The fact is, there are alternatives to illegal choke holds and kill shots to the head that will effectively immobilize an assailant for the sake of situational assessment.  The deaths of Mike Brown and Eric Garner, coupled with the Supreme Court decisions to not indict, testify to the fact that cops are still permitted to take lives at will in the name of “reasonable suspicion.”  The inconvenient truth is these two African-American lives never posed a viable threat, when they were extinguished under the guise of the shield.

In light of these recent grand jury decisions, one clear message has been declared and proven:

The American justice system is not blind at all.  It is indeed a dubiously flawed institution, holding in one hand a protective shield, and in the other a fatal sword.


Works cited: The New Jim Crow: Mass Incarceration in the Age of Colorblindness.  Michelle Alexander.  The New Press, New York, NY, 2012.


As always, thank you for visiting Wisdom’s Quill.  See you soon.

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Editor: Jaime Evans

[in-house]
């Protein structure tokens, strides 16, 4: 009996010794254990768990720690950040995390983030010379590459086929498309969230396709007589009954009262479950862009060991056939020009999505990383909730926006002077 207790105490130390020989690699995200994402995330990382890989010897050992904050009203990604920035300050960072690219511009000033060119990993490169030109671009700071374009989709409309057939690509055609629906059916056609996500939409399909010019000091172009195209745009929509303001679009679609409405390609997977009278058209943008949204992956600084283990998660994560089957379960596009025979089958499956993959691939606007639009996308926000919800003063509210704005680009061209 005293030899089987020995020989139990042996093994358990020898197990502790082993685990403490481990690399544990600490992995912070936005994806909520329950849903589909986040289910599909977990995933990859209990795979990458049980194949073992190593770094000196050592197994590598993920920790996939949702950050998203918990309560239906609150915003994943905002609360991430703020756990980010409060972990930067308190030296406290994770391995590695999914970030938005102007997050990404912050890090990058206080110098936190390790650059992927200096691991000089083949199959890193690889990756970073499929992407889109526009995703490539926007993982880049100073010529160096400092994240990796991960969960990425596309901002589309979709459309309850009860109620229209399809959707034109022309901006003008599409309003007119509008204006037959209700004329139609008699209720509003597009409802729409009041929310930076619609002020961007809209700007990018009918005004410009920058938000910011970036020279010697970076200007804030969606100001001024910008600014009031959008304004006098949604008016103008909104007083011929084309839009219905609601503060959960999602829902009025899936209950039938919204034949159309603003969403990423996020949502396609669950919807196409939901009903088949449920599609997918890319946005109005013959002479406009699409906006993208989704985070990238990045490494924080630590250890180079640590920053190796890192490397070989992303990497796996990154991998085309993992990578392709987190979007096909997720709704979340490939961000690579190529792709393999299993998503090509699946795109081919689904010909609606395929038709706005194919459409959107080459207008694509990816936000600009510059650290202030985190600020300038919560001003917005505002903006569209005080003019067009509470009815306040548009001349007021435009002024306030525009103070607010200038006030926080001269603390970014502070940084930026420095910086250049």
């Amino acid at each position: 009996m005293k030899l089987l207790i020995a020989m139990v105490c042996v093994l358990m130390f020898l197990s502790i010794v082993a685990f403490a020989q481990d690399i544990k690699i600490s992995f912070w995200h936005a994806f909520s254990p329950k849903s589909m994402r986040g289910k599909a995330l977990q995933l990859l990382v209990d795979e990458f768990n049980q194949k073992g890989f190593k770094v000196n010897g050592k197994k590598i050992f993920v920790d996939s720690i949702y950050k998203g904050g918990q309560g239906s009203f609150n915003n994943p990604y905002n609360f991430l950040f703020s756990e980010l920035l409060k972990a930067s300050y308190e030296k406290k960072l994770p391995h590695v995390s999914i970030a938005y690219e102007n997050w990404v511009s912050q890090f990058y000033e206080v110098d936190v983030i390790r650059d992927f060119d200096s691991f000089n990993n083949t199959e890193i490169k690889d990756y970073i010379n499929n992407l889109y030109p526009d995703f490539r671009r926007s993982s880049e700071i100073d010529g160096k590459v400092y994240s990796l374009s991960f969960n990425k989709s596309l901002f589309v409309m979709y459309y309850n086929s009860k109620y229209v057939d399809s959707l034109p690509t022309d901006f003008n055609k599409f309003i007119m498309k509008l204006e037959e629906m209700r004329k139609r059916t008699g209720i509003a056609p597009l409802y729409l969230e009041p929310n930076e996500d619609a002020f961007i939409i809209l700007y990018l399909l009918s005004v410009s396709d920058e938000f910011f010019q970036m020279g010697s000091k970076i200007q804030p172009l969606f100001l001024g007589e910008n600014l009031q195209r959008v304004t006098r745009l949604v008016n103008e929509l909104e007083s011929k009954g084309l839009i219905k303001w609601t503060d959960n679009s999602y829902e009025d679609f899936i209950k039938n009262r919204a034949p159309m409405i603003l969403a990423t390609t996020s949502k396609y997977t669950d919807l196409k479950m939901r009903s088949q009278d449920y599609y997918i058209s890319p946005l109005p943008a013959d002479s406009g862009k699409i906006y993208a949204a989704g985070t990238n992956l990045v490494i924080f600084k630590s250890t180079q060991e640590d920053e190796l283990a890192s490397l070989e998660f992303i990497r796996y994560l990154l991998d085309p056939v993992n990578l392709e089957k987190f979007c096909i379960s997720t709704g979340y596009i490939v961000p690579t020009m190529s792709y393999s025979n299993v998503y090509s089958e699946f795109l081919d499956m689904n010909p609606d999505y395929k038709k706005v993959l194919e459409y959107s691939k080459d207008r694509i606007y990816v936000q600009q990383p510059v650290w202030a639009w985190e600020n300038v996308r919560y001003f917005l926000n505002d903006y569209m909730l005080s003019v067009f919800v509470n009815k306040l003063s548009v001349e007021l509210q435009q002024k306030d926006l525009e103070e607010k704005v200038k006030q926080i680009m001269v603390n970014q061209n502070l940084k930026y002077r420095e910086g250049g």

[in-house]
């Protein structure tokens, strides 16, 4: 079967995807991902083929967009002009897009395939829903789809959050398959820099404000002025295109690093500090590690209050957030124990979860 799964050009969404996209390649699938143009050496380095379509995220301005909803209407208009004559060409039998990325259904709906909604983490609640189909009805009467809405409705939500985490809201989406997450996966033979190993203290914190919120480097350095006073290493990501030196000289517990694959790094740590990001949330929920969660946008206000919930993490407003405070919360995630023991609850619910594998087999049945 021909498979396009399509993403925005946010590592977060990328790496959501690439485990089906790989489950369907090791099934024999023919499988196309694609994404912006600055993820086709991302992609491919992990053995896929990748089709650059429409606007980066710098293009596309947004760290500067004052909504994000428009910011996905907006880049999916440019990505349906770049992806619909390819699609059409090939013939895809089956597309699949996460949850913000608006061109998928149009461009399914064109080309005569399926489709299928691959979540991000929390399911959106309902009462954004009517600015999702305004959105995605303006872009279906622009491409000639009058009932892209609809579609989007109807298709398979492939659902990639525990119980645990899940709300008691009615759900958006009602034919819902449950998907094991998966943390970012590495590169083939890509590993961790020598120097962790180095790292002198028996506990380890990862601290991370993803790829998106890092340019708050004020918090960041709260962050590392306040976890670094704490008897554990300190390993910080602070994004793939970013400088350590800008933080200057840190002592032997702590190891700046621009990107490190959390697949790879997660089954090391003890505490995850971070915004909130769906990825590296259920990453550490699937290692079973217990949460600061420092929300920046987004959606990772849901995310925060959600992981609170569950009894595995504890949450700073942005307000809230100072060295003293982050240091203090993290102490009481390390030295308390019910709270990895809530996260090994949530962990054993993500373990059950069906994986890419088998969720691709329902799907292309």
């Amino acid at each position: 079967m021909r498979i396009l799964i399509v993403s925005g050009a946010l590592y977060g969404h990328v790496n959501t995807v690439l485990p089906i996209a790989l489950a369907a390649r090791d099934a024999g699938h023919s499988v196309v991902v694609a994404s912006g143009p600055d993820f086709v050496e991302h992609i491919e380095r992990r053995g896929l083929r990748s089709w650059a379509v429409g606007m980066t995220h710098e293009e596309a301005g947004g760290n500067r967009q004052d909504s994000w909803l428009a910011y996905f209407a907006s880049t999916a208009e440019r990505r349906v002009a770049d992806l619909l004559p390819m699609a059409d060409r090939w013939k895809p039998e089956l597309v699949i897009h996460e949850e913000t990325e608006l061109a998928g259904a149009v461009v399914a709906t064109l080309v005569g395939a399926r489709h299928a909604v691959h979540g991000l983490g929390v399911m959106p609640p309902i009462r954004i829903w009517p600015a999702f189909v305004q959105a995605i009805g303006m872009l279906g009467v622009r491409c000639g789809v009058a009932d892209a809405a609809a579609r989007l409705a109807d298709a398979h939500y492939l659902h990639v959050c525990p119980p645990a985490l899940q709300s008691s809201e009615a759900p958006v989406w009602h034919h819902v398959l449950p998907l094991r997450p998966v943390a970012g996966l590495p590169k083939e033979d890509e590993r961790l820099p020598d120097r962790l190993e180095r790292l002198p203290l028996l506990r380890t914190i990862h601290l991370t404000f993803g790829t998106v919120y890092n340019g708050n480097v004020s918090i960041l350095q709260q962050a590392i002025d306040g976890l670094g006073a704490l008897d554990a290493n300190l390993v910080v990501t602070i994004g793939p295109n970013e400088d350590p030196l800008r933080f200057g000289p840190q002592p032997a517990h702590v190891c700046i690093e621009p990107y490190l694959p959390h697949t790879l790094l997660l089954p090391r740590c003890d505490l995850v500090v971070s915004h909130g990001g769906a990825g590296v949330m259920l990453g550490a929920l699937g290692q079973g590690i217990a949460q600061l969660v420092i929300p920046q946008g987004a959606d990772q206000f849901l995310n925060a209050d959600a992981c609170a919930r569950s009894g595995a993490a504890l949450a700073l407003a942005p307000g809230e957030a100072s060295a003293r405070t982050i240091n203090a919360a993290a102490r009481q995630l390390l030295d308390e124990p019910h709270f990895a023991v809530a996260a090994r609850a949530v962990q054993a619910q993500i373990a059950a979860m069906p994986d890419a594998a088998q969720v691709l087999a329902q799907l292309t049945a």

Wisdom Wednesday: When Fear Kills

In the wake of the shooting of Missouri teen, Mike Brown, let’s talk about authority and the varieties thereof.  Before you make assumptions about how this post will play out, you should know that I’m not into police bashing.  I think it’s insensitive and totally unnecessary to cast judgment before all the facts have been uncovered.  The institution of  law enforcement has its place and purpose, and is even biblically sound (see–Romans 13:1-4). 

That being said, there is another side to this coin.  Because of our fallen nature, sin has infected each of us, and the primary symptom of this infection is fear.  Consequently, fear causes irrational responses within us.  This creates a problem when people in authority–namely police officers–are placed in life-threatening situations.  These volitile situations create a heightened awareness and sensitivity that make Skittles bags appear to be guns.  Death of the unarmed occurs at the confluence of power and fear; whether that power is clothed in a uniform with a badge or a flawed legislation (i.e. Stand Your Ground).  This is fastly becoming an epidemic  in our society based on most recent events. 

There is a proven disparity between the races when it comes to these tragic events of late.  The landscape of the African-American community is frought with families that have been affected by the loss of loved-ones due to irrational and unjustified deadly force.  The relationship between law enforcement and the community seems the be the most strained where African-Americans are predominant.  Of course, this is nothing new to the citizens of these communities, but that doesn’t seem to spark much change in this paradigm.  In fact, many of the laws that are in effect today were designed to target people of certain racial descent.